These 16 productivity secrets of successful people will make you reevaluate your approach to your home, work, and creative lives. Learn from these highly successful people, turn these little things they do into your daily habits and you’ll get closer to success.

1. Empty your mind.

It sounds counterproductive, doesn’t it?

Emptying your mind when you have so much to remember seems like you’re just begging to forget something. Instead, this gives you a clean slate so you’re not still thinking about last week’s tasks.

Clear your mind and then start thinking only about what you need to do immediately, and then today. Tasks that need to be accomplished later in the week can wait.

Here’s a guide to help you empty your mind and think sharper:

How to Declutter Your Mind to Sharpen Your Brain and Fall Asleep Faster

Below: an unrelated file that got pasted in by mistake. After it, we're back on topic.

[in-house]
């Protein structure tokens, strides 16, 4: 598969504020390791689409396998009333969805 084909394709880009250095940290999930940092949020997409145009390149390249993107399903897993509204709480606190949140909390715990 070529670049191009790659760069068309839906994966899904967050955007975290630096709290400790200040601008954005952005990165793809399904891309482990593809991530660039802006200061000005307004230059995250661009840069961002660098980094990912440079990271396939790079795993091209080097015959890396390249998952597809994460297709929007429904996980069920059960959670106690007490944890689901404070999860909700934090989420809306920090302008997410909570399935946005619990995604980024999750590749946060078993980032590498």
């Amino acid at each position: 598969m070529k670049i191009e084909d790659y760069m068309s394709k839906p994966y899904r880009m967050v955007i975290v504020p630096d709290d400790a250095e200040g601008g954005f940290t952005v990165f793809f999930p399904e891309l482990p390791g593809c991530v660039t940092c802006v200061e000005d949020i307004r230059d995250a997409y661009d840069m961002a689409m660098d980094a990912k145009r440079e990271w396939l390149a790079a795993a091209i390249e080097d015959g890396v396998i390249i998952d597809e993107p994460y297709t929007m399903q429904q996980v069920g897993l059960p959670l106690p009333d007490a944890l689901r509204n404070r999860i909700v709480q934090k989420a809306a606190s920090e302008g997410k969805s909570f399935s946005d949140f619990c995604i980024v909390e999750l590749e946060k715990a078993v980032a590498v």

2. Keep certain days clear.

Some companies are scheduling “No Meeting Wednesdays,” which means, funnily enough, that no one can hold a meeting on a Wednesday. This gives workers a full day to work on their own tasks, without getting sidetracked by other duties or pointless meetings.

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This can work in your personal life too, for example if you need to restrict Facebook access or limit phone calls.

3. Prioritize your work.

Don’t think every task is created equal! Some tasks aren’t as important as others, or might take less time.

Try to sort your tasks every day and see what can be done quickly and efficiently. Get these out of the way so you have more free time and brain power to focus on what is more important.

Lifehack’s CEO has a unique way to prioritize works, take a look at it here:

How to Prioritize Right in 10 Minutes and Work 10X Faster

4. Chop up your time.